- The #ThisIsOurLane movement, covered in The New England Journal of Medicine with a piece by myself, Dr. Betz, and Cedric Dark, MD, MPH, of Baylor College of Medicine in Houston2
Individual emergency physicians have written numerous publications and led local movements as well. There simply isn’t space to list them all.
Lastly, emergency physicians have led the charge to develop new sources of research funding. Firearm injury prevention research is currently funded at about 2 percent of what would be predicted, and the Centers for Disease Control and Prevention still has $0 for this public health issue.
In 2017, AFFIRM was founded under the leadership of Christopher Barsotti, MD, FACEP, FAAEM, in response to this continued lack of substantive federal funding for firearm injury prevention research. Its underlying concept is that the public’s health is our job and that we cannot solve the firearm injury epidemic by treating patients who have already been shot. Instead, we need a full-scale collaborative effort, the collective will of medicine, to bend the curve on firearm injuries and deaths.
The mission of AFFIRM is to reduce firearm injury deaths through research, innovation, and evidence-based practice. AFFIRM knows that through clinically relevant research and dissemination of best practices, we can stop many shooters before they shoot. AFFIRM has the partnership of almost 20 medical societies, including ACEP, the Emergency Medicine Residents’ Association (EMRA), and the Emergency Nurses Association. It represents physicians and health care professionals along the political spectrum who are united in the belief that we need to find a new way forward; the old ways of fighting this epidemic aren’t working. Examples of AFFIRM’s work include:
- Under the leadership of Dr. Betz, the chair of the Research Council, AFFIRM is co-funding research grants with the Emergency Medicine Foundation and EMRA, as well as with the Firearm Safety Among Children and Teens consortium, based off of ACEP’s published research agenda, to spur innovative, clinically relevant approaches to reducing the firearm injury epidemic.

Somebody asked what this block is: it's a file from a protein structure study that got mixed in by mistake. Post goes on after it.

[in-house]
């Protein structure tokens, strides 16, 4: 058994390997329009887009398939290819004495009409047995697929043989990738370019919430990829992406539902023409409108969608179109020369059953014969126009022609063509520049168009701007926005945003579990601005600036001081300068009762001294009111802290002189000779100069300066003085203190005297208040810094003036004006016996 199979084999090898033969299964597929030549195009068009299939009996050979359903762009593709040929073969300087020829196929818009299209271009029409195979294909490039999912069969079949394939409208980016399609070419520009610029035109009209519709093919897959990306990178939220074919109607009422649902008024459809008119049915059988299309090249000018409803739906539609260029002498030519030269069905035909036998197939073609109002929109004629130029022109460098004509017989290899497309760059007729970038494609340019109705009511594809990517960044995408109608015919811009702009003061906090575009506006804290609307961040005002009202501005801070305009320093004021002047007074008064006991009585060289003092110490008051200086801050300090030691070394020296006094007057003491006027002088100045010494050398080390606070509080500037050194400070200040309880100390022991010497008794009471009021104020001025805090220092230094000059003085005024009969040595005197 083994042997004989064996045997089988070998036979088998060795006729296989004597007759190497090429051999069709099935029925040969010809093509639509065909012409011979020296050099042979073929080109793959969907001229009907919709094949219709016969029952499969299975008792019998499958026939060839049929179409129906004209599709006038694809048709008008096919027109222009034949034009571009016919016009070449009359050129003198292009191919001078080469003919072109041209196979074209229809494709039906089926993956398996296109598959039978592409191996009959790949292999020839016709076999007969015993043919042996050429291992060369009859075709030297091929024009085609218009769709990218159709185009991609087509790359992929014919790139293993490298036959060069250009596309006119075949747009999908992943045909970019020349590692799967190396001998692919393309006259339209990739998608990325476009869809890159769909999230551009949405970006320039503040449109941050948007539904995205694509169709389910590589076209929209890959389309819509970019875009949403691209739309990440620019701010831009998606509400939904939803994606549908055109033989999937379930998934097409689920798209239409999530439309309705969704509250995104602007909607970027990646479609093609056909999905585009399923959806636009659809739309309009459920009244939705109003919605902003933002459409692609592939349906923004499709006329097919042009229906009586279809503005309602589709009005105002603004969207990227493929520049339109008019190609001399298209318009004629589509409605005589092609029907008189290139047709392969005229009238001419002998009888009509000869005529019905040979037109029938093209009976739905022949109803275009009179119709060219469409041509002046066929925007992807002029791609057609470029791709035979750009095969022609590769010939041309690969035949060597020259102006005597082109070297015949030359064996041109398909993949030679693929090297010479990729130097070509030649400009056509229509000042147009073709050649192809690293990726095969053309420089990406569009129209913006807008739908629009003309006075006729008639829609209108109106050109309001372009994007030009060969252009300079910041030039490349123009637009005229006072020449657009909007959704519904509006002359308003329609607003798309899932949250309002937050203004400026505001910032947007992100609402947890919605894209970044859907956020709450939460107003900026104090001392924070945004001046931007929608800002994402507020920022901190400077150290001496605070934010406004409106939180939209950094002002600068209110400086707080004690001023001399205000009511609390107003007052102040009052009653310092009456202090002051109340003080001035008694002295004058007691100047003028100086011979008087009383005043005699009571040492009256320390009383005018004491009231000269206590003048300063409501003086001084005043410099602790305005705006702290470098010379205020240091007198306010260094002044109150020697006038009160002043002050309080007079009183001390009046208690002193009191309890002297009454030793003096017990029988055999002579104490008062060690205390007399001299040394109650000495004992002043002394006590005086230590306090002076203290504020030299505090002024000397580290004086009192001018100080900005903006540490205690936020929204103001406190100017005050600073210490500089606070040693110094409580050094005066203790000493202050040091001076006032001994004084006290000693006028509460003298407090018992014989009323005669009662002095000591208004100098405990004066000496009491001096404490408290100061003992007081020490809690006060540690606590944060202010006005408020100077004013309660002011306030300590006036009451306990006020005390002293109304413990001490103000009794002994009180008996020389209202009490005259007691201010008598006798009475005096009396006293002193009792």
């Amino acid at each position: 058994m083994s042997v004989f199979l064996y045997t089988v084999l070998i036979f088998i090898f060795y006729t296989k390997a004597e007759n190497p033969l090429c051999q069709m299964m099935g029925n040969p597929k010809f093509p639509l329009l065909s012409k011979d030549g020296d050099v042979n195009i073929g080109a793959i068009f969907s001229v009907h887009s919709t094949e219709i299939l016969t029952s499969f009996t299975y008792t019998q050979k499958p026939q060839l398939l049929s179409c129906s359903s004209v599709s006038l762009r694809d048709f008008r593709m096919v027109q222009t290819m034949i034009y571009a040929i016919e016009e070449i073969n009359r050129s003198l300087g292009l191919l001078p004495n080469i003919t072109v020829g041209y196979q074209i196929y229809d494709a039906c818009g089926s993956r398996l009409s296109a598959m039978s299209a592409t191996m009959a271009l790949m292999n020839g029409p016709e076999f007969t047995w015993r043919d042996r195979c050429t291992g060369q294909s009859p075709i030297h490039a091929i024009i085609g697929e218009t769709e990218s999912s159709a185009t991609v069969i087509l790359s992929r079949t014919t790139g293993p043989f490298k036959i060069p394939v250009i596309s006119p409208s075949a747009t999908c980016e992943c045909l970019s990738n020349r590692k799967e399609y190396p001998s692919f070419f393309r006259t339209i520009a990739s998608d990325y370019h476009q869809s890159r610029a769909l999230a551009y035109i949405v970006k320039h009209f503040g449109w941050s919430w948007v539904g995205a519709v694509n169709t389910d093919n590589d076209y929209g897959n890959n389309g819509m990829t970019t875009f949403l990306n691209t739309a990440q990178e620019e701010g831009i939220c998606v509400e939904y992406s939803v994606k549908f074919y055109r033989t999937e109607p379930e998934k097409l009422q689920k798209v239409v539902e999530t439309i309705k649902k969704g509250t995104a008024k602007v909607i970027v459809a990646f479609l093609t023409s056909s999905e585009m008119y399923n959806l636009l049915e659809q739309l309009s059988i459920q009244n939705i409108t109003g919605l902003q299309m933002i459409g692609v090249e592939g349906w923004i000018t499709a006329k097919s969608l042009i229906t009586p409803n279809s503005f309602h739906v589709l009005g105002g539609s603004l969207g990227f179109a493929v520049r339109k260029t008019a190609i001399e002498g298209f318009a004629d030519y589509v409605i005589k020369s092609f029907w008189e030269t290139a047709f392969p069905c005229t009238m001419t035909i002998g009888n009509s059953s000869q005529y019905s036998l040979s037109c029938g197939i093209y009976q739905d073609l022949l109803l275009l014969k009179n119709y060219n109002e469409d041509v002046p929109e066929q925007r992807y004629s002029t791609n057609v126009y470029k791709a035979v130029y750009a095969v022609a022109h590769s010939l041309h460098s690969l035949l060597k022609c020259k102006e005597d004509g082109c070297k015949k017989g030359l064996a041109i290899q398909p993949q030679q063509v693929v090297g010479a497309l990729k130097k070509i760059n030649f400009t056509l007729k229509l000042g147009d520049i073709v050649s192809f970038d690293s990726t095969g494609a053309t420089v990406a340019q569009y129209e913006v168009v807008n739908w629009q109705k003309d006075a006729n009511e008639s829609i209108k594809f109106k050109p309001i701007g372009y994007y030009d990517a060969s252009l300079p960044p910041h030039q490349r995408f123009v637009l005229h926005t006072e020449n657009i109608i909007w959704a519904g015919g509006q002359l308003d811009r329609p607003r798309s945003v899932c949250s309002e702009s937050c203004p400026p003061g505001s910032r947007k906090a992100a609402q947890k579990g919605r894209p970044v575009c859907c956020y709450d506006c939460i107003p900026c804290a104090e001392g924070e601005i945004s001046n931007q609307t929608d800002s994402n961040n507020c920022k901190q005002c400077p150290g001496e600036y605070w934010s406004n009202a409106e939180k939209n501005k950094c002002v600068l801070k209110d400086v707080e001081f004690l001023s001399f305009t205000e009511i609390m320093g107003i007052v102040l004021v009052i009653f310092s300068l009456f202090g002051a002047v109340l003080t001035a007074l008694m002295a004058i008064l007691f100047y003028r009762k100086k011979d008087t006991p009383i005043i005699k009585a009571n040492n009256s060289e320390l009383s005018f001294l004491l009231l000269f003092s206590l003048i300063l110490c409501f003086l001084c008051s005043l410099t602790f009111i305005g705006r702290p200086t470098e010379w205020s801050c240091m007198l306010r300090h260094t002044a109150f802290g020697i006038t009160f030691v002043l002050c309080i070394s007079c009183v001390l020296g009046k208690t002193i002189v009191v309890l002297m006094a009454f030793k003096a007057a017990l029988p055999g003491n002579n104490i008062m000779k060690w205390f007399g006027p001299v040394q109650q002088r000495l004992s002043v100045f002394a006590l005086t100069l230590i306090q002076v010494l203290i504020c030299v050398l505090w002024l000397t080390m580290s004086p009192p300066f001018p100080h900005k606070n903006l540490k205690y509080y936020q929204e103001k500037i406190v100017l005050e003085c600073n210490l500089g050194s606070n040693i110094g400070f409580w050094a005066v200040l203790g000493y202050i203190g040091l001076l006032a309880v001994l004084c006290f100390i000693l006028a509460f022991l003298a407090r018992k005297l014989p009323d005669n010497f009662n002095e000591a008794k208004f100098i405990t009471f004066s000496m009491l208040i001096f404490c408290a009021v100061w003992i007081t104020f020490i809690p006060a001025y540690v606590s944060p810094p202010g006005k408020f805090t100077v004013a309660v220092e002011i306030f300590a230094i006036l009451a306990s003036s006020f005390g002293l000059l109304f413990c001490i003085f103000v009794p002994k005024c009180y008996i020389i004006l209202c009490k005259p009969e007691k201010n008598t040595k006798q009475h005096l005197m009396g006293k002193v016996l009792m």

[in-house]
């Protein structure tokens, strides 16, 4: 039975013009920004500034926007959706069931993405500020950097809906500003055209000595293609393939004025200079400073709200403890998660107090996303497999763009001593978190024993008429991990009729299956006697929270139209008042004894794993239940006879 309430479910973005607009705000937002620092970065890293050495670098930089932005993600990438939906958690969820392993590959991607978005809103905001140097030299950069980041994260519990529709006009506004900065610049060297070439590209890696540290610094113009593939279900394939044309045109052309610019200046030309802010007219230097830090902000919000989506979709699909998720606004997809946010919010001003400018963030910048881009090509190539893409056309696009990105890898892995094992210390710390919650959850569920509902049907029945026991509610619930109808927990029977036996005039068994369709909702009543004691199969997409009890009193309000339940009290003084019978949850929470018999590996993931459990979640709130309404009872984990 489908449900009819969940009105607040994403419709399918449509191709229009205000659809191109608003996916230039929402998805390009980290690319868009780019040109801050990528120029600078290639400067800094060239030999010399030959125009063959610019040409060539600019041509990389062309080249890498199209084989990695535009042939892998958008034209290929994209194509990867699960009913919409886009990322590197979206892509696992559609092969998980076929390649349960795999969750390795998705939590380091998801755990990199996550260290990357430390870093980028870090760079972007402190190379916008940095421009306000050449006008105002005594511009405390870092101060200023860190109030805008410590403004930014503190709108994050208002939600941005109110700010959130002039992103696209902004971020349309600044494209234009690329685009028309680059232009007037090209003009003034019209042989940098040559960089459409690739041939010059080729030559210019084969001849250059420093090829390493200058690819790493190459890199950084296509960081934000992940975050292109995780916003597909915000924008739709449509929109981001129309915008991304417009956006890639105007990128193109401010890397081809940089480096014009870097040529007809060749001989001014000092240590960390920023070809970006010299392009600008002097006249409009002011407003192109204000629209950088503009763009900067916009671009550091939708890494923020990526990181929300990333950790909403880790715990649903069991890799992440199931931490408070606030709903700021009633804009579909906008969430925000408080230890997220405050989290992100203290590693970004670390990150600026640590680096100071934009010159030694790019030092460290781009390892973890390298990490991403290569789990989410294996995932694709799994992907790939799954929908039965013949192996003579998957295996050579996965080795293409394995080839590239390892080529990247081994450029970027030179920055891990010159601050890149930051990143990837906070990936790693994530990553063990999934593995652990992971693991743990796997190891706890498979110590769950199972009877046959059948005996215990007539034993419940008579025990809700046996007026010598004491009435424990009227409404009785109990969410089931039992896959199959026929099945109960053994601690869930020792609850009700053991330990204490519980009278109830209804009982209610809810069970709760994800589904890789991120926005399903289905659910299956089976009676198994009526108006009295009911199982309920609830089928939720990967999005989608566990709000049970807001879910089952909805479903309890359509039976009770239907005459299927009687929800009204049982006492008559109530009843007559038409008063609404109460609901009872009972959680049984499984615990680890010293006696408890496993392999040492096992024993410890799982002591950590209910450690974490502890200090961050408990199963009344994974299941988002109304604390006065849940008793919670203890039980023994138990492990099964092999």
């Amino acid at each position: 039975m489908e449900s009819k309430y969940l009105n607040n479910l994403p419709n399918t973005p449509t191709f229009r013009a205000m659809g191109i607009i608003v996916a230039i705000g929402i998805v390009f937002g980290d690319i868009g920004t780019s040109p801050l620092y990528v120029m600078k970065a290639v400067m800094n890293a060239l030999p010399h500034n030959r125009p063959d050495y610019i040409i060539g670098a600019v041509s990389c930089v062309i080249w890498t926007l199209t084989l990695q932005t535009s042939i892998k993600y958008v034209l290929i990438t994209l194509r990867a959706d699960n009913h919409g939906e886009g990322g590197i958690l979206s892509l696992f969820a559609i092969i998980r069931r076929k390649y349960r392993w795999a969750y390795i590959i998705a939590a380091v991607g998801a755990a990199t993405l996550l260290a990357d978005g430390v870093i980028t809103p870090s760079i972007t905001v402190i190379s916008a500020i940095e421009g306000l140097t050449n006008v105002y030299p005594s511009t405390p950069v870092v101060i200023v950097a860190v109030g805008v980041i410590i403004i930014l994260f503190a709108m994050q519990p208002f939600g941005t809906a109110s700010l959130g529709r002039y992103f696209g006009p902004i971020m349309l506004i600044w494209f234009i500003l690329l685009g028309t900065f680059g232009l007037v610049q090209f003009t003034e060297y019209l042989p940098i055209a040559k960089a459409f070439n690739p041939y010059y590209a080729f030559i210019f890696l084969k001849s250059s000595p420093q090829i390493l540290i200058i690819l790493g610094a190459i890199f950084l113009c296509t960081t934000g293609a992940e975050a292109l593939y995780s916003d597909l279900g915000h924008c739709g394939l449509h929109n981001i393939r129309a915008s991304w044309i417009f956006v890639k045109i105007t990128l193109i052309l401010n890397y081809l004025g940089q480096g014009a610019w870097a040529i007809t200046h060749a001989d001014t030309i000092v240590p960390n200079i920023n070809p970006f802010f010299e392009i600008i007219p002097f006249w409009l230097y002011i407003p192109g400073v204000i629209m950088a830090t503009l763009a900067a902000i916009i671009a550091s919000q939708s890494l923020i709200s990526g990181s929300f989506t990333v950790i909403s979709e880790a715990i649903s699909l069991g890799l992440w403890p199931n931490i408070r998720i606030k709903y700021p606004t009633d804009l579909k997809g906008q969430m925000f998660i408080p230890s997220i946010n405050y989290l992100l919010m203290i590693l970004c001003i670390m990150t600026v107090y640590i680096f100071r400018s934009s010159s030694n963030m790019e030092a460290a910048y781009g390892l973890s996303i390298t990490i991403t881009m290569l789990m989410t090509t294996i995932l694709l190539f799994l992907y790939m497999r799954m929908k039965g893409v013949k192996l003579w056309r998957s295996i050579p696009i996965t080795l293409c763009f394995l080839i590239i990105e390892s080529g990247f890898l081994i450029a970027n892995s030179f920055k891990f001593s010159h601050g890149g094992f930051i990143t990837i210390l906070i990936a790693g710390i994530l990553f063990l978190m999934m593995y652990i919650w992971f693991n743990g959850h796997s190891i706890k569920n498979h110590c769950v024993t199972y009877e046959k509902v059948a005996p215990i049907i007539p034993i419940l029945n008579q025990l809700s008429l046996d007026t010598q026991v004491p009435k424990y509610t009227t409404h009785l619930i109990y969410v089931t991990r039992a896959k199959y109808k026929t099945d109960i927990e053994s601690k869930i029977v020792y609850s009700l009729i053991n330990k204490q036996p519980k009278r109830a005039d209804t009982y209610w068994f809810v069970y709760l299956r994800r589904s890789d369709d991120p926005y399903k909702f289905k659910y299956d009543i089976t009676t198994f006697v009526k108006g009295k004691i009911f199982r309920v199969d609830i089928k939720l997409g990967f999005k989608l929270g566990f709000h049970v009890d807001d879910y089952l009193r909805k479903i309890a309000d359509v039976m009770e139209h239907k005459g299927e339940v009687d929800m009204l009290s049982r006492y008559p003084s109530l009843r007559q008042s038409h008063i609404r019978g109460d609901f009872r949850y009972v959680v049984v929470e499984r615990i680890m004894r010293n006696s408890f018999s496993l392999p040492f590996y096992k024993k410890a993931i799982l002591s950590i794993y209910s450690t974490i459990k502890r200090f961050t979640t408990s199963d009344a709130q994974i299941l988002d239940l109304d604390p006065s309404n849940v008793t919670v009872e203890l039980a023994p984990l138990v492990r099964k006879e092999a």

- AFFIRM developed the Dr. Tamara O’Neal Memorial Research Fund last November, in collaboration with Dr. O’Neal’s friends, co-residents, and family. This fund honors Dr. O’Neal’s memory. Its goal is to create meaningful change in her name by funding research that addresses the issues she most cared about, including sponsorship of people of color and development of youth mentorship programs.
- AFFIRM is developing infographics, blog posts, podcasts, and educational slide decks under the leadership of Nikita Joshi, MD, AFFIRM’s director of education and outreach, along with numerous other members of AFFIRM’s advisory board and research council, to help disseminate all of this awesome work.
- Finally, AFFIRM is organizing a series of events across the country this fall, “AFFIRM Across America,” to highlight the personal stories of all of us who have treated or been personally affected by gun violence—and to create hope. Emergency physician Charlotte Lawson, MD, is leading this initiative.
Emergency medicine is once again at the forefront of change. We are creating a path forward that isn’t “us versus them.” It’s all of us together, speaking out on behalf of our patients and communities, to tackle firearm injury the same way we’ve addressed every public health epidemic in history, through nonpartisan research, evidence-based practice, and community-oriented solutions.
To learn more about AFFIRM, please visit AFFIRM Search.
Dr. Ranney is director of emergency digital health innovation and special projects and associate professor in the department of emergency medicine and department of health services, policy and practice at Brown University and the Injury Prevention Center of Rhode Island Hospital in Providence. Disclosure: She serves as AFFIRM’s chief research officer, a volunteer position.
- Ranney ML, Fletcher J, Alter H, et al. A consensus-driven agenda for emergency medicine firearm injury prevention research. Ann Emerg Med. 2017;69(2):227-240.
- Ranney ML, Betz ME, Dark C. #ThisIsOurLane – firearm safety as health care’s highway. N Engl J Med. 2019;380(5):405-407.